The commercialization of the LANDSAT Satellites, remote sensing research and development as applied to the Earth and its atmosphere as studied by NASA and NOAA is presented. Major gaps in the knowledge of the Earth and its atmosphere are identified and a series of space based measurement objectives are derived. The near-term space observations programs of the United States and other countries are detailed. The start is presented of the planning process to develop an integrated national program for research and development in Earth remote sensing for the remainder of this century and the many existing and proposed satellite and sensor systems that the program may include are described.
International Astronautical Congress (TAC); Oct 21, 2019 - Oct 25, 2019; Washington, DC; United States
Earth Resources and Remote Sensing and Social and Information Sciences (General)
SERVIR is a joint initiative of the National Aeronautics and Space Administration (NASA) and the U.S. Agency for International Development (USAID), in collaboration with leading technical organizations around the world-- called SERVIR hubs--that serve and empower developing countries to use satellite data addressing critical challenges in food security and agriculture; water and water-related disasters; land cover, land use and ecosystems; and weather and climate. Over the past fourteen years, the program has worked with stakeholders in 50 countries across the world, partnered with 390 institutions, and generated and shared over 70 products from 27 satellites and sensors. In that process, around 7,400 specialists have been trained in the application of Earth observation data and technology. In its lifetime, SERVIR has been agile and innovative in shifting from what was essentially an incubator for testing and deploying Earth observation science and technology to making co-development the hallmark of its work, exemplified by both South-South and North-South scientific collaborations. SERVIRs approach has embodied the concept that to solve really big problems, big, creative solutions are needed. SERVIR represents the world working together to address environmental challenges using spaced-based and geospatial technologies. Aligning with the very meaning of SERVIR, i.e. to serve, the program continues to be demand-driven in developing and deploying services (versus one-off products) which address development challenges using geospatial tools and Earth observation science. In 2016, as part of SERVIRs evolution, USAID and NASA released the SERVIR Service Planning Toolkit, a guidance document which provides a framework for how geospatial services can be used to tackle development challenges in a sustained manner. Since then, the Service Planning Toolkits systematic approach has begun to catch on in other Earth observation efforts. To improve access and use, SERVIR launched a Service Catalogue in February 2019, a searchable collection of demand-driven geospatial services that use Earth observations to support decision making. SERVIR implementing hub partners include SERVIR-West Africa at the Agrometeorology, Hydrology and Meteorology (AGRHYMET) Regional Center, in Niamey, Niger; SERVIR-Eastern & Southern Africa at the Regional Centre for Mapping of Resources for Development in Nairobi, Kenya; SERVIR-Hindu Kush Himalaya at the International Centre for Integrated Mountain Development in Kathmandu, Nepal; SERVIR-Mekong at the Asian Disaster Preparedness Center in Bangkok, Thailand; and SERVIR -Amazonia, at the International Center for Tropical Agriculture (CIAT) in Cali, Colombia.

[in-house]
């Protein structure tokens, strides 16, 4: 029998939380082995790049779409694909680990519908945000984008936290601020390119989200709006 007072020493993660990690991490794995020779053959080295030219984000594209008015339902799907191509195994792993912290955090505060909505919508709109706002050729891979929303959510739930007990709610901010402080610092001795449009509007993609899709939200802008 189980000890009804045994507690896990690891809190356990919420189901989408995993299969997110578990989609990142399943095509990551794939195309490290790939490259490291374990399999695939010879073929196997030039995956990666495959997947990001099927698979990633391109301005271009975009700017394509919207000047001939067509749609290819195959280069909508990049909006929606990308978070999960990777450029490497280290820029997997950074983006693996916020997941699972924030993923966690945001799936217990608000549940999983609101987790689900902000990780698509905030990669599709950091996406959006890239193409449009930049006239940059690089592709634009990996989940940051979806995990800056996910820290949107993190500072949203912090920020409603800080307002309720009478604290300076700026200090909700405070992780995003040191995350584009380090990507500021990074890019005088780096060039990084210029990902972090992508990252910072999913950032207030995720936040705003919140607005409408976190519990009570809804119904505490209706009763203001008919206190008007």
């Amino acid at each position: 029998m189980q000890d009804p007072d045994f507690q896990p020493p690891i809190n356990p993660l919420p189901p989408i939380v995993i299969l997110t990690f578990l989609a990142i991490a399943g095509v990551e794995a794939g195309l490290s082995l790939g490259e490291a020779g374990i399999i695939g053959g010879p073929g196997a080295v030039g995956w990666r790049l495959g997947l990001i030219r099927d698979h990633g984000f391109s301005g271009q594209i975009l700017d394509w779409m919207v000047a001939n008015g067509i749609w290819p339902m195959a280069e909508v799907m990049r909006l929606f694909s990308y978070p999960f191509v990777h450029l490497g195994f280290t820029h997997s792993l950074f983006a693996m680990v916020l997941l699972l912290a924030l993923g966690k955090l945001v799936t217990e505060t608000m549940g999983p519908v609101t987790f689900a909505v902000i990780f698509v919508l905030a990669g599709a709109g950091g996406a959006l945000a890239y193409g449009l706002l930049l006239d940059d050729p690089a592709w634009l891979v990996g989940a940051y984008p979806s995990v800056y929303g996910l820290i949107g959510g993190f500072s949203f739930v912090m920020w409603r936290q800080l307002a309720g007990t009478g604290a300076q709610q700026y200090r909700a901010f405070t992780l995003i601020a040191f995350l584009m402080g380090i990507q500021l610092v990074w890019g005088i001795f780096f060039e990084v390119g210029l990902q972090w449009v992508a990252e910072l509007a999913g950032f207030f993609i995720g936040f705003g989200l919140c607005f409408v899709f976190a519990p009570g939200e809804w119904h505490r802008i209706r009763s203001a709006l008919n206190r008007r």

Dobson, Craig, Imhoff, Marc, Milne, Anthony, and Rosenqvist, Ake
Congress of the International Society of Photogrammetry and Remote Sensing; 16-23 Jul. 2000; Amsterdam; Netherlands
Earth Resources and Remote Sensing
The Kyoto Protocol to the United Nations Framework Convention on Climate Change contains quantified, legally binding commitments to limit or reduce greenhouse gas emissions to 1990 levels and allows carbon emissions to be balanced by carbon sinks represented by vegetation. The issue of using vegetation cover as an emission offset raises a debate about the adequacy of current remote sensing systems and data archives to both assess carbon stocks/sinks at 1990 levels, and monitor the current and future global status of those stocks. These concerns and the potential ratification of the Protocol among participating countries is stimulating policy debates and underscoring a need for the exchange of information between the international legal community and the remote sensing community. On October 20-22 1999, two working groups of the International Society for Photogrammetry and Remote Sensing (ISPRS) joined with the University of Michigan (Michigan, USA) to convene discussions on how remote sensing technology could contribute to the information requirements raised by implementation of, and compliance with, the Kyoto Protocol. The meeting originated as a joint effort between the Global Monitoring Working Group and the Radar Applications Working Group in Commission VII of the ISPRS, co-sponsored by the University of Michigan. Tile meeting was attended by representatives from national government agencies and international organizations and academic institutions. Some of the key themes addressed were: (1) legal aspects of transnational remote sensing in the context of the Kyoto Protocol; (2) a review of the current and future and remote sensing technologies that could be applied to the Kyoto Protocol; (3) identification of areas where additional research is needed in order to advance and align remote sensing technology with the requirements and expectations of the Protocol; and 94) the bureaucratic and research management approaches needed to align the remote sensing community with both the science and policy communities.